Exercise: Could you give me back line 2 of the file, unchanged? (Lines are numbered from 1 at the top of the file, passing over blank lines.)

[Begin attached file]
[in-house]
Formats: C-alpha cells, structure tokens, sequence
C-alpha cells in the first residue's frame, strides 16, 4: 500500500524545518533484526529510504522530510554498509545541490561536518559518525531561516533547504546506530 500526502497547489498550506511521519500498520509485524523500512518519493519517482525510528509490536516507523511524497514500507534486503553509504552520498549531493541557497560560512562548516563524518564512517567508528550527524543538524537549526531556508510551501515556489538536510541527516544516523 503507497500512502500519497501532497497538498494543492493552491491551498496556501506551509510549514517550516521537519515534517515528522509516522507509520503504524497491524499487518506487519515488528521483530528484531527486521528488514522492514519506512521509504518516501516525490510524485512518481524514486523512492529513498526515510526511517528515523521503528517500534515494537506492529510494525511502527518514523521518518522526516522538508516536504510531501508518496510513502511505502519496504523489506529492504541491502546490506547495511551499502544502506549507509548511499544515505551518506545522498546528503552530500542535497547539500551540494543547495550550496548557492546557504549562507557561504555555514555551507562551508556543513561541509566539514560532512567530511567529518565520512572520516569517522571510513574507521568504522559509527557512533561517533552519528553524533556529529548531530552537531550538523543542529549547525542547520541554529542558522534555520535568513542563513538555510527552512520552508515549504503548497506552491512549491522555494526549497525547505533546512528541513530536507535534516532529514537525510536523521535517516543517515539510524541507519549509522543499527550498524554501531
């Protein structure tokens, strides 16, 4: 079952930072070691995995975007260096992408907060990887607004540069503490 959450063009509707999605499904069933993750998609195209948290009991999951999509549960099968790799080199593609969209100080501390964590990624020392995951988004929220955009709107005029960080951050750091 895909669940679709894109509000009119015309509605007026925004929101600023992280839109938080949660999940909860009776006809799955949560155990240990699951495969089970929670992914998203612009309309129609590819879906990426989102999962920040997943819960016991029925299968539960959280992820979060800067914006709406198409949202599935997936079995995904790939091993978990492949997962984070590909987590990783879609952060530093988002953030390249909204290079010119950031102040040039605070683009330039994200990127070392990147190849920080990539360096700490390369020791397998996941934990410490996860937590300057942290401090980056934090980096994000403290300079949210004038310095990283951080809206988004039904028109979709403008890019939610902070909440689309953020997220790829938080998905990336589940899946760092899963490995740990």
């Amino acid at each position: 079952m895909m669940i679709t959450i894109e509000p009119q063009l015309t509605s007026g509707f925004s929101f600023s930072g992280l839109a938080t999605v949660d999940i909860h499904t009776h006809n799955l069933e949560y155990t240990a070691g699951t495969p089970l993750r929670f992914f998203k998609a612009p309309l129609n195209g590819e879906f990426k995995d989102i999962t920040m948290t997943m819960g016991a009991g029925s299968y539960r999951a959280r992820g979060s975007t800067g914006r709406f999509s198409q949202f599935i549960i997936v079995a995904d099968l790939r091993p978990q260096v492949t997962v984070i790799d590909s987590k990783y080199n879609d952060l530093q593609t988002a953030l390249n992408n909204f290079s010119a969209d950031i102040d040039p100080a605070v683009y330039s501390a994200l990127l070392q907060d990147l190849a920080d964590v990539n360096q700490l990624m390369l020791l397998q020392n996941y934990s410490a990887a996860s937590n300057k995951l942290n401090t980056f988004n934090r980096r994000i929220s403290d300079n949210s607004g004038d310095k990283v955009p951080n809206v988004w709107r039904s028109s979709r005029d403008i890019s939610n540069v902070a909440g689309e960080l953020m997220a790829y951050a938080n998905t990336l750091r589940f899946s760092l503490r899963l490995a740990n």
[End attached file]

Formats: C-alpha cells, structure tokens, sequence